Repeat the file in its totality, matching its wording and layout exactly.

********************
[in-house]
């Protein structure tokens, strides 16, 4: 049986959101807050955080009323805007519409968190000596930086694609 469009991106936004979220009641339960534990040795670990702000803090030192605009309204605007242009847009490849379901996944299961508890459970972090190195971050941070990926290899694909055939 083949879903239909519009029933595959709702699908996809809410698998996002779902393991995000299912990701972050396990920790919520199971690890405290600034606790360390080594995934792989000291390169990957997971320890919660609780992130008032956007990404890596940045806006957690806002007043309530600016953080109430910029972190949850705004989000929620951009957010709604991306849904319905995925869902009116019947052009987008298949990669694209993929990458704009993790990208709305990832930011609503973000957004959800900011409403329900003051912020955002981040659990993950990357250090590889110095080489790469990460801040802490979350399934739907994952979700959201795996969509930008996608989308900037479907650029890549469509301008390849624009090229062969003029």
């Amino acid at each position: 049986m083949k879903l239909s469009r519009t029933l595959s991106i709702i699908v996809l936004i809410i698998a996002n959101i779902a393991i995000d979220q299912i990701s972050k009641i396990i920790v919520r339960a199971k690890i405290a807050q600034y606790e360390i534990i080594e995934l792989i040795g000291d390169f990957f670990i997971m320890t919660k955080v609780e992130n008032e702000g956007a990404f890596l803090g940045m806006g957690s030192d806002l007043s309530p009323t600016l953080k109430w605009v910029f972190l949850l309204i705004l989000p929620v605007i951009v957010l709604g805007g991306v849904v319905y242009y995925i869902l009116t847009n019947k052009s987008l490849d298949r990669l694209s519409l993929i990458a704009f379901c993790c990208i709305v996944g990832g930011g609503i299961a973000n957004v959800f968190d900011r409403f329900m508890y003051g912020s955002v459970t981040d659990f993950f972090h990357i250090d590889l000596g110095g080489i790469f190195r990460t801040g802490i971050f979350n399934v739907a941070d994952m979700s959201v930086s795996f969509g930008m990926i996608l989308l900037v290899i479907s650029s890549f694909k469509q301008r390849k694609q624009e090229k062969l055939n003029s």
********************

[in-house]
């Protein structure tokens, strides 16, 4: 049986959101807050955080009323805007519409968190000596930086694609 469009991106936004979220009641339960534990040795670990702000803090030192605009309204605007242009847009490849379901996944299961508890459970972090190195971050941070990926290899694909055939 083949879903239909519009029933595959709702699908996809809410698998996002779902393991995000299912990701972050396990920790919520199971690890405290600034606790360390080594995934792989000291390169990957997971320890919660609780992130008032956007990404890596940045806006957690806002007043309530600016953080109430910029972190949850705004989000929620951009957010709604991306849904319905995925869902009116019947052009987008298949990669694209993929990458704009993790990208709305990832930011609503973000957004959800900011409403329900003051912020955002981040659990993950990357250090590889110095080489790469990460801040802490979350399934739907994952979700959201795996969509930008996608989308900037479907650029890549469509301008390849624009090229062969003029």
């Amino acid at each position: 049986m083949k879903l239909s469009r519009t029933l595959s991106i709702i699908v996809l936004i809410i698998a996002n959101i779902a393991i995000d979220q299912i990701s972050k009641i396990i920790v919520r339960a199971k690890i405290a807050q600034y606790e360390i534990i080594e995934l792989i040795g000291d390169f990957f670990i997971m320890t919660k955080v609780e992130n008032e702000g956007a990404f890596l803090g940045m806006g957690s030192d806002l007043s309530p009323t600016l953080k109430w605009v910029f972190l949850l309204i705004l989000p929620v605007i951009v957010l709604g805007g991306v849904v319905y242009y995925i869902l009116t847009n019947k052009s987008l490849d298949r990669l694209s519409l993929i990458a704009f379901c993790c990208i709305v996944g990832g930011g609503i299961a973000n957004v959800f968190d900011r409403f329900m508890y003051g912020s955002v459970t981040d659990f993950f972090h990357i250090d590889l000596g110095g080489i790469f190195r990460t801040g802490i971050f979350n399934v739907a941070d994952m979700s959201v930086s795996f969509g930008m990926i996608l989308l900037v290899i479907s650029s890549f694909k469509q301008r390849k694609q624009e090229k062969l055939n003029s």